This gun wasn’t built on an assembly line and put together by a set of people who assemble hundreds of guns each day. Each piece was examined, polished, and fitted one at a time by just one master gunsmith. Building this one gun took over one hundred hours of labor not including test firing, packaging, and literally dozens of hours of email and telephone conversations between Jason and me. In fact, Jason told me that once the work is done and the gun is ready to ship to the customer it takes him three hours just to assemble it. He slowly and meticulously verifies every single piece for both form and function before he declares it good to go.

So hurry up, before the rush is on, and order yourself a couple.

And once again, thanks to SLG and JAG for a gift far too generous and wonderful than I could ever hope to put into words. Not that I didn’t kind of deserve it. I mean, I did let Julie stay with me all night long in the out of control emergency room at a Las Vegas hospital in the middle of SHOT Show. What could be more fun than that? Hashtag Nothing. Or whatever the kids say.muzzle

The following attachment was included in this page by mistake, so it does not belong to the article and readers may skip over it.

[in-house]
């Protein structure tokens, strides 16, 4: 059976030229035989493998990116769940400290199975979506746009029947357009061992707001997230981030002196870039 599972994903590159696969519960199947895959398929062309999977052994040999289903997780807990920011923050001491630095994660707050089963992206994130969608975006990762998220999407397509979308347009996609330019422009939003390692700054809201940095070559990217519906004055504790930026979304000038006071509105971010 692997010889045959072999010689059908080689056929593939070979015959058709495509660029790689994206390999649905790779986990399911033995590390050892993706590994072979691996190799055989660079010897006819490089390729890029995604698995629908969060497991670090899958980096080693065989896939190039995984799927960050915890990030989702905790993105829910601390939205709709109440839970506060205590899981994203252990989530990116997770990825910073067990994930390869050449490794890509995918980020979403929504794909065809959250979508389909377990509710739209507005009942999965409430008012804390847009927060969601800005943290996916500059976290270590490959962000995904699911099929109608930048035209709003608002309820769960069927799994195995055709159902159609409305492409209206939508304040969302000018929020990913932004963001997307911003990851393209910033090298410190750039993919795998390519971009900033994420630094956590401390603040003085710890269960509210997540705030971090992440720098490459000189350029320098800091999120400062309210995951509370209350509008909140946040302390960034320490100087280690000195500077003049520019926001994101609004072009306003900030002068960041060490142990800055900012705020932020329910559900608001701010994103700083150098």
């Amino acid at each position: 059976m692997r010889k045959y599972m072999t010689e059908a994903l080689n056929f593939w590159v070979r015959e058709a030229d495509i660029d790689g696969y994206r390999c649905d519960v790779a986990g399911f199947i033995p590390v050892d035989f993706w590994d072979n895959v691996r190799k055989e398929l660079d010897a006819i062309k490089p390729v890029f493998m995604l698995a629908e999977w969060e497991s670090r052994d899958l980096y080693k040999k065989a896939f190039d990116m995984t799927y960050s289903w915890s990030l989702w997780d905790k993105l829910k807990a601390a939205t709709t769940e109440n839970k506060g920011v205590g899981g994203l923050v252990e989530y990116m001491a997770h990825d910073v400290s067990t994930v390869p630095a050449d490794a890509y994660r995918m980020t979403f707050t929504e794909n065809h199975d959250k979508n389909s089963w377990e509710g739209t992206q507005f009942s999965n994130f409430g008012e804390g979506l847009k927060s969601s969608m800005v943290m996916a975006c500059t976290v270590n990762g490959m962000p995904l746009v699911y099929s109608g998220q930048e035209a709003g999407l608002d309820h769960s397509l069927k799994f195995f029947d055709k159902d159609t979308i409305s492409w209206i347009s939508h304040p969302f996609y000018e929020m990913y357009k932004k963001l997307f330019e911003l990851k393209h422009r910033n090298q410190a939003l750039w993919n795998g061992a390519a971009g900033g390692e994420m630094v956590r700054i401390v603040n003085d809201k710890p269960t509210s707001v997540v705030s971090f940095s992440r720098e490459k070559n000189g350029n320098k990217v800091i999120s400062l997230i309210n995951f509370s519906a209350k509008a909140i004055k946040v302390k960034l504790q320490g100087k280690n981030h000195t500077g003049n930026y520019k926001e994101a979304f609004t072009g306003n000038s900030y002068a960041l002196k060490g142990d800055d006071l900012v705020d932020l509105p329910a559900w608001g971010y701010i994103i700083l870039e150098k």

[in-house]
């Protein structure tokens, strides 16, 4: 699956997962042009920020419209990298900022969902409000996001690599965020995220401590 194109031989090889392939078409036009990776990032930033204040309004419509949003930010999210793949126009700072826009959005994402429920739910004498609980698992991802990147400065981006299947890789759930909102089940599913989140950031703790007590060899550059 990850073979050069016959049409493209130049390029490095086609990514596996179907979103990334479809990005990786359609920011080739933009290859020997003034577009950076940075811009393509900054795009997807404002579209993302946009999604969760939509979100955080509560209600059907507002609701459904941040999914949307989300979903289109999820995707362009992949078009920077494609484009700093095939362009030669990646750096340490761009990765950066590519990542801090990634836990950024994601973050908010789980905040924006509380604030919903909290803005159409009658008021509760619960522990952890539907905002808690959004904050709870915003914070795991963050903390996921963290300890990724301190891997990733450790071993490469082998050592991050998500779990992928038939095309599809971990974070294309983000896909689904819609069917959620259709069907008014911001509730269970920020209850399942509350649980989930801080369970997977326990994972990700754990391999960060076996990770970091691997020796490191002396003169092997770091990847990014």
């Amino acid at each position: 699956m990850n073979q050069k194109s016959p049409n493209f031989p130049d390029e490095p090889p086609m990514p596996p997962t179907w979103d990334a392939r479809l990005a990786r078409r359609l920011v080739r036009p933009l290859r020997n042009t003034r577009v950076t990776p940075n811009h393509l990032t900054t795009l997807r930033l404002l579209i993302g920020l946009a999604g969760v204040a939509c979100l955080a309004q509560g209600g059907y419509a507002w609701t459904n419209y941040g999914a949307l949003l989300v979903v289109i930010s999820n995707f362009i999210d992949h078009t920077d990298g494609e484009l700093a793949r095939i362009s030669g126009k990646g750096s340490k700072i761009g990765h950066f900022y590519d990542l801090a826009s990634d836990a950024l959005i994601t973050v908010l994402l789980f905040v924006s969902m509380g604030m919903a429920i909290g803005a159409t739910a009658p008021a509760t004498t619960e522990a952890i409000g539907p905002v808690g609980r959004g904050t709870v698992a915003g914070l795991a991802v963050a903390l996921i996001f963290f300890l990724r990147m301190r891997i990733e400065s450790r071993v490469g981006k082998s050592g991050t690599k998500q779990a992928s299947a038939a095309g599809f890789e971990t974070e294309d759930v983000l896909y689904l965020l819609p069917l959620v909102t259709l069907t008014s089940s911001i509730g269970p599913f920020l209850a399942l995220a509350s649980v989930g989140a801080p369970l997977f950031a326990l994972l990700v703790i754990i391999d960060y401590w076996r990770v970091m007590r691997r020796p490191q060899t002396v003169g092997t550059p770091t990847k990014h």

Thanks as always to the Heirloom Project sponsors:



21-Jan-16 – 13:31 by ToddG

A definite worthwhile read from Tim Lau of MSW:

9mm“Skill at arms is a much more significant determining factor than ammunition or even pistol selection. Keeping that in perspective, I select my caliber based on terminal performance, capacity, cost, and my own ability to perform. So bust out that shot timer, hit the range, and choose accordingly.” — Tim Lau

Train hard & stay safe! ToddG

Emerging Threat

6-Jan-16 – 14:36 by ToddG

The world — and the U.S. in particular — is changing. There is no denying or arguing this point.

2016-2015-new-year-580x358The threat likelihood that we, as citizens, face is changing, too. While there are still muggers and rapists and thieves aplenty in our society, this year has seen a rise in organized, trained, well armed, and fearless teams of ne’er do wells who are all too happy to kill their victims. Murder for them is a goal, not an inconvenience.

“They’ll run from the sound of gunfire” doesn’t really apply to a group of AK-wielding religious zealots willing and eager to die for their cause.

So what does this mean? The idea of just showing or firing a gun is not a solution. It’s time to make sure the gear you are carrying is capable of more than scaring a kid trying his first robbery. Sure, that j-frame might be very comfortable but is it the tool you’re going to need if things go sideways? I’m not suggesting you run around with a dozen guns like Neo from The Matrix. I myself just switched from a 15+1 pistol to a 10+1. But I did so with thought and perspective and thinking through what was gained and lost by the switch.